165 This totals 127% as participants were invited to tick multiple boxes.

166 Kieran, Mental Health Service User

167 p<0.05

168 Home Office (2016) Psychoactive Substances Act 2016: Guidance for Retailers; BBC (2016) 'Legal Highs Ban Comes into Force across UK';

169 p<0.01

170 Tiffany, Mental Health Service

171 Gary, Homeless, Mental Health Service User

172 GGC Focus Group

173 Soussan & Kjellgren (2016) 'The Use of Novel Psychoactive Substances: Online Survey about their Characteristics, Attitudes and Motivations'.

174 Newcombe, R (2010) 'Wobbled Up' The illicit use of diazepam in Redcar.

175 Zoe Slote Morris & Maria Gannon (2008) Drug misuse treatment services in Scotland: predicting outcomes

176 Dolliver (2015) 'Evaluating Drug Trafficking on the Tor Network: Silk Road 2, the Sequel'; Martin (2014) Drugs on the Dark Net: How Cryptomarkets are Transforming the Global Trade in Illicit Drugs.

177 Martin (2014) notes that where vendors do sell less pure substances, they often state this explicitly, and clearly distinguish between 'high-grade' and 'sociable' standard drugs, with this distinction reflected in the price.

178 Leffler, Smith, de Armas & Dorman (2014) 'The Analytical Investigation of Synthetic Street Drugs containing Cathinone Analogs'; Miserez, Ayrton & Ramsey (2014) 'Analysis of Purity and Cutting Agents in Street Mephedrone Samples from South Wales'.

179 SCJS (2016) Scottish Crime and Justice Survey 2014/15: Drug Use.

180 SALSUS (2016) Drug use Report 2015

181 Winstock, A (2012) Global Drug Survey 2012

182 David B. Rosengren (2009) Building Motivational Interviewing Skills: A Practitioner Workbook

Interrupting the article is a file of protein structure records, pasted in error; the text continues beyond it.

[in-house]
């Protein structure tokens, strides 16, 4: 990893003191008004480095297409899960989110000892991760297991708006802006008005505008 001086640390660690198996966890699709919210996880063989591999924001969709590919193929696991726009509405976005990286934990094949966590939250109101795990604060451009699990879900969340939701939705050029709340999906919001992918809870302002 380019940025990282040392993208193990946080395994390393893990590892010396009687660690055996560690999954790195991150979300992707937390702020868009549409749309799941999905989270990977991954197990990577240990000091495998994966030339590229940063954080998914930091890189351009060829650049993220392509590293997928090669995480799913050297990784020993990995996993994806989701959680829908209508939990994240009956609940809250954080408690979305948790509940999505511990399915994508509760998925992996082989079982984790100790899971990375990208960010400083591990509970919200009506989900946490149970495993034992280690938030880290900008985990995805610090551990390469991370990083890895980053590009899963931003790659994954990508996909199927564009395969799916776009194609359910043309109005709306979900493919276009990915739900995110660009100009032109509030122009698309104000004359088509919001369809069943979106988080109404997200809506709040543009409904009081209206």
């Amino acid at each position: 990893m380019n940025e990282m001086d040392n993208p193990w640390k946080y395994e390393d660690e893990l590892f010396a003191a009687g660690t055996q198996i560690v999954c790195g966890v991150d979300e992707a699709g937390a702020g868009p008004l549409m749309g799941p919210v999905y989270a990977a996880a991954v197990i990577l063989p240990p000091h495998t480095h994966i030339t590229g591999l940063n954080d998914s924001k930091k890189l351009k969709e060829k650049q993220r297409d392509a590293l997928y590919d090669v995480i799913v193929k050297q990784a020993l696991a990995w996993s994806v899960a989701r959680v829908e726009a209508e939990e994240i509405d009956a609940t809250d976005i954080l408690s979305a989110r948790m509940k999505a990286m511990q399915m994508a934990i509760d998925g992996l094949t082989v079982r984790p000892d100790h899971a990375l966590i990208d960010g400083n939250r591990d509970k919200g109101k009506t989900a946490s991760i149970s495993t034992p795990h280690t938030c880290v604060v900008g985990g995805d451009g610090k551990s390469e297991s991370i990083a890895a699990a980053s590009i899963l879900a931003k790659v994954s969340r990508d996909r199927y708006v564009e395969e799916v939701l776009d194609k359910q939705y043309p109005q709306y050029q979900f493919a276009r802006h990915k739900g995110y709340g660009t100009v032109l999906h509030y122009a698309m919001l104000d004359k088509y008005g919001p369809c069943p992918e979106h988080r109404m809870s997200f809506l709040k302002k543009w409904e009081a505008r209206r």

183 Winstock, A (2012) Global Drug Survey 2012

184 Home Office (2014) New Psychoactive Substances Review, report of the expert panel

185 Stanley et al (2016) 'Use of novel psychoactive substances by inpatients on general adult psychiatric wards'; see also, Martinotti, Lupi, Acciavatti, Cinosi, Santacroce, Signorelli, Bandini, Lisi, Quattrone, Ciambrone, Aguglia, Pinna, Calo, Janiri& di Giannantonio (2014) 'Novel Psychoactive Substances in Young Adults with and without Psychiatric Comorbidities '.

186 Bootzin, R., Stevens, S. (2005) 'Adolescents, substance abuse, and the treatment of insomnia and daytime sleepiness'

187 Fraser, F. (2014) New Psychoactive Substances - Evidence Review

188 Mental health network (2014) The future's digital mental health and technology

189 Tennant, R. (2015) No Light at the End of the Tunnel: Tracking the impact of Welfare Reform across Glasgow

190 Novel Psychoactive Treatment UK Network (2015) NEPTUNE Guidance on the Clinical Management of Acute and Chronic Harms of Club Drugs and Novel Psychoactive Substances

191 Public Health England (2015) Substance misuse services for men who have sex with men involved in chemsex

192 Peer worker research team, St George's University of London (2015) Introducing peer workers in to mental health services: An organisational toolkit

193 Bowden Jones. O. (2014) One new drug a week 'Why novel psychoactive substances and club drugs need a different response from UK treatment providers'

194 Slote Morris, Z & Gannon. G. (2008). 'Drug misuse treatment services in Scotland: predicting outcomes'.

195 NEPTUNE (2016) Club Drug Use Among Lesbian, Gay, Bisexual and Trans ( LGBT) People.

196 Newcombe, R (2010) 'Wobbled Up' The illicit use of diazepam in Redcar.

197 A prison resource was created in partnership with Polmont YOI, SDF and Crew which is utlised in some prisons via groupwork or prison TV/Radio system.